Kensington and Chelsea Borough Council has promised to step up its effort to help survivors of the Grenfell Tower fire.
It has unveiled a new package of support, shortly after the publication of an interim report by the government-appointed task force.
The local authority says it will focus on making it easier for people to move from emergency to permanent accommodation.
Measures to achieve this include extending the rent-free period for families directly affected for a further year until July 1 2019, while service and utility charges, as well as council tax will also be written off during this time.
In addition, every adult resident who lived at Grenfell Tower and Grenfell Walk who moves out of emergency accommodation will continue to be offered a £300 per week allowance for the first three months, with each child receiving £150 per week. This will be followed by a further three months of support at £150 per adult per week and £75 per child per week.
The council is also spending £235 million to help secure 300 new properties in the area, to provide survivors and their families with as much choice as possible.
The taskforce’s interim report, published on October 31, found the council failed its community on the night of the fire and in the weeks following.
Among its recommendations were:
- More Pace: The pace of delivery needs to be increased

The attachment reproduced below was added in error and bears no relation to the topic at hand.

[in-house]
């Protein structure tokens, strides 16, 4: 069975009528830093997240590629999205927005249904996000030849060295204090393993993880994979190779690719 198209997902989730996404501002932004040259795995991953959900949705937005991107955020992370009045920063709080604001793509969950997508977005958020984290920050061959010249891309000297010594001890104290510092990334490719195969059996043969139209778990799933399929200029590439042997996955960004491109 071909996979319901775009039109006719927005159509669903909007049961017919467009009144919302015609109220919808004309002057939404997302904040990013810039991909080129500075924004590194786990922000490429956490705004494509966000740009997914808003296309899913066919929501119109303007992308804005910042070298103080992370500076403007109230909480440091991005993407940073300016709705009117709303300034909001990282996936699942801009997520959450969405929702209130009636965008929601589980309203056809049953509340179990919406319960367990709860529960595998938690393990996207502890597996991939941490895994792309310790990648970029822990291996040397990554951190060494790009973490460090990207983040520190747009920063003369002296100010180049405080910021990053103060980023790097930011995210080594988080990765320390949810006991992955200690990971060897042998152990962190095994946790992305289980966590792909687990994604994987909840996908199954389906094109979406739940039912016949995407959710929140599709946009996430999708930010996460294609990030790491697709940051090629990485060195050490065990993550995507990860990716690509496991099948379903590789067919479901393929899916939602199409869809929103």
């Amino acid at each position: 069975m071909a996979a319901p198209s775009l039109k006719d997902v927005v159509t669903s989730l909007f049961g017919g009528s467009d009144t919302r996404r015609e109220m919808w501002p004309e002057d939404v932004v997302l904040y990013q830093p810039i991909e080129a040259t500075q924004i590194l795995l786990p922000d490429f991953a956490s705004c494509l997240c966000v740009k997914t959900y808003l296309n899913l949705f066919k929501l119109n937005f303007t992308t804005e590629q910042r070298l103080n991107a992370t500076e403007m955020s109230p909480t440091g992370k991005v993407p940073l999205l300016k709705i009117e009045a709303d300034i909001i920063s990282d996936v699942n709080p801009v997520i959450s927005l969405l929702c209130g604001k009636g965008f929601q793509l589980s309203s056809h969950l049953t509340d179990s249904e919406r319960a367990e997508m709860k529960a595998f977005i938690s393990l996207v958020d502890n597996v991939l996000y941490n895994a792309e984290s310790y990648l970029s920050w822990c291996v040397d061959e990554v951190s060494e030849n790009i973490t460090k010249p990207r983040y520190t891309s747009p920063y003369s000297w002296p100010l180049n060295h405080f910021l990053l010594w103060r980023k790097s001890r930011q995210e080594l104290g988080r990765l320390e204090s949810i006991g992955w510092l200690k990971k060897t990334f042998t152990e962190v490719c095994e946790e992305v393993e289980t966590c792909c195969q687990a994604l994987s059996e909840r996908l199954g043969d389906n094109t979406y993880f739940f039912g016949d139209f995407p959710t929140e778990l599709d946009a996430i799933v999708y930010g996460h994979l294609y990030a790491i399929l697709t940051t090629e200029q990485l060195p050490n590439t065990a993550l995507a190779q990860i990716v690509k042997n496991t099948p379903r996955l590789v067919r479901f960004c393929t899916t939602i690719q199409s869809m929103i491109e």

- Greater empathy and emotional intelligence: These attributes need to be put at the heart of RBKC (Royal Borough of Kensington and Chelsea) recovery plans. The taskforce says it has received accounts from survivors and the wider community of poor treatment on “too many occasions”
- Skills: All officers and councillors need training in how to work with a community that has been traumatised
- Greater Innovation: RBKC should be bolder than it has been in its response
It also states that following “significant change of senior leadership, RBKC is working hard to develop and deliver effective support and services to survivors and the wider community”.
Council deputy leader Cllr Kim Taylor Smith said: “The task force rightly recognises that no local authority could possibly have dealt with a disaster like this alone.
“We still have a huge amount to do, but as these independent experts have concluded, the green shoots of recovery are growing.
“We understand the need to change the council, the way it works, the way it listens, and the way it acts.
“That new leadership is in place, we have a dedicated team working around the clock to meet survivors’ needs and are announcing an unprecedented rehousing support package to help those affected by this devastating fire.
“We want to help get everyone that wants to move into a new home the opportunity to do so by Christmas.”
Most of the properties will be close to Grenfell, so that families can maintain local ties and school places wherever possible.
The council hopes the new measures will help ensure it meets its pledge of moving all survivors from the Tower and Grenfell Walk into homes by June 2018.
All homes will be furnished and any moving costs incurred will be covered.
New properties will be added each week to the council’s Home Connections site.
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